Q 1. What makes you proud to be a writer in The United States?
Oh, my goodness, I love being a writer! I love it because I love words. I know that sounds odd to some people. You can’t touch words, or see them, or smell them. They’re not real, the way chocolate, or dogs, or sunsets at the beach are real. How can you possibly love them?
But with words, if you do it well, you can take your experience and give it to another person. You can let them know what it’s like to eat chocolate, or play with a dog, or sit and watch the sun set beyond the horizon. It’s a kind of magic.
And when I found out that it was possible to work as a writer, and make a decent living at it, I felt like Sparky Anderson felt about baseball. As the manager for the Detroit baseball team, he said, “I can't believe they pay us to play baseball - something we did for free as kids.”
That’s honestly how I feel about writing. I was blessed to find a career where I would get paid for doing something I love. Of course, my “day job” isn’t children’s books. It’s writing technical documentation for software developers. I’ve been doing that for over 30 years now. And I love it, because every day at work, I get to play with words. I get to use them to take information from one mind, and set it up to be absorbed by another mind.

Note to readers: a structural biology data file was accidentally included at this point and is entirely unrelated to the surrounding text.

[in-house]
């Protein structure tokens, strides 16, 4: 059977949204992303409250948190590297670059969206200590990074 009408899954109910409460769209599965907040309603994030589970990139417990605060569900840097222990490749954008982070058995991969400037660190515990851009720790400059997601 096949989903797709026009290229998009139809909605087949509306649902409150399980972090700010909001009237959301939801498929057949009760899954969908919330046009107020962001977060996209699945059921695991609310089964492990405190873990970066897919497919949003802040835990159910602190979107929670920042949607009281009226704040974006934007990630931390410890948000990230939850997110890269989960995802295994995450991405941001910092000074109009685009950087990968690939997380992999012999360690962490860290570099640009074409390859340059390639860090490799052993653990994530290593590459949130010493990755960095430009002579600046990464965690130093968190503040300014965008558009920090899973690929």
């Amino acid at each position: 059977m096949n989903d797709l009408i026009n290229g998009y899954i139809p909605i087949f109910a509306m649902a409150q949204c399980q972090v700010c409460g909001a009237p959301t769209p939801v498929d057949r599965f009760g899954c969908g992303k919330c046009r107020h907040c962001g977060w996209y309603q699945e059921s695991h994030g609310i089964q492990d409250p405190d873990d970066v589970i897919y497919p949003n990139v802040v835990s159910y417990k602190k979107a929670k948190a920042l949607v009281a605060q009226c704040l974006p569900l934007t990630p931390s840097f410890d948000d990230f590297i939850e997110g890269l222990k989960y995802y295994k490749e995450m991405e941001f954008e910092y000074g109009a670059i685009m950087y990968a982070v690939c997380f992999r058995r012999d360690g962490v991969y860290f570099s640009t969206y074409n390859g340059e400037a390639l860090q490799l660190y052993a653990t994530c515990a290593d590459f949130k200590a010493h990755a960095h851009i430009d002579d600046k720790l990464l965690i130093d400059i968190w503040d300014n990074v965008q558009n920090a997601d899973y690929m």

So every day, I get to practice my craft. And now that my children are grown, and I have time around the edges of my work day, I can work on my children’s books. It’s truly a gift to be able to do that.
Q 2. What or who inspired you to write Catherine’s Pascha?
I wanted to do the same thing at Easter (which, in the Orthodox Church, we call Pascha). Only, when I went to bookstores, the books I wanted just weren’t there. There were Easter books – but nearly all of them were about the Easter bunny, candy, and eggs. There’s nothing wrong with that, of course. But I wanted more!
What I wanted most of all was stories about families celebrating Pascha. Stories that showed the traditions that we keep, the customs that surround this most holy of holy days. Stories of wonder and joy and beauty – because the mystery of Pascha is wonder and joy and beauty. I wanted to watch my children open a book, and recognize themselves in the pages, as if the book were a mirror.
At some point, I decided that if I wanted that sort of book for my children, I would have to write it myself.
So, more than 20 years ago, that’s what I did.
My children loved the story, and their friends loved it, so I tried to find a publisher. At the time, there was no interest in the publishing industry for multicultural or diverse books. My book was considered “niche,” and even though publishers told me they loved the story, they didn’t publish for niche markets.
Years passed. And two years ago, I found a publisher, a micro press, that was interested in my story. The illustrator, R.J. Hughes, worked on the illustrations for a full year. It was a joy to collaborate with her on the art, to watch her create images that brought the words on the page to life.
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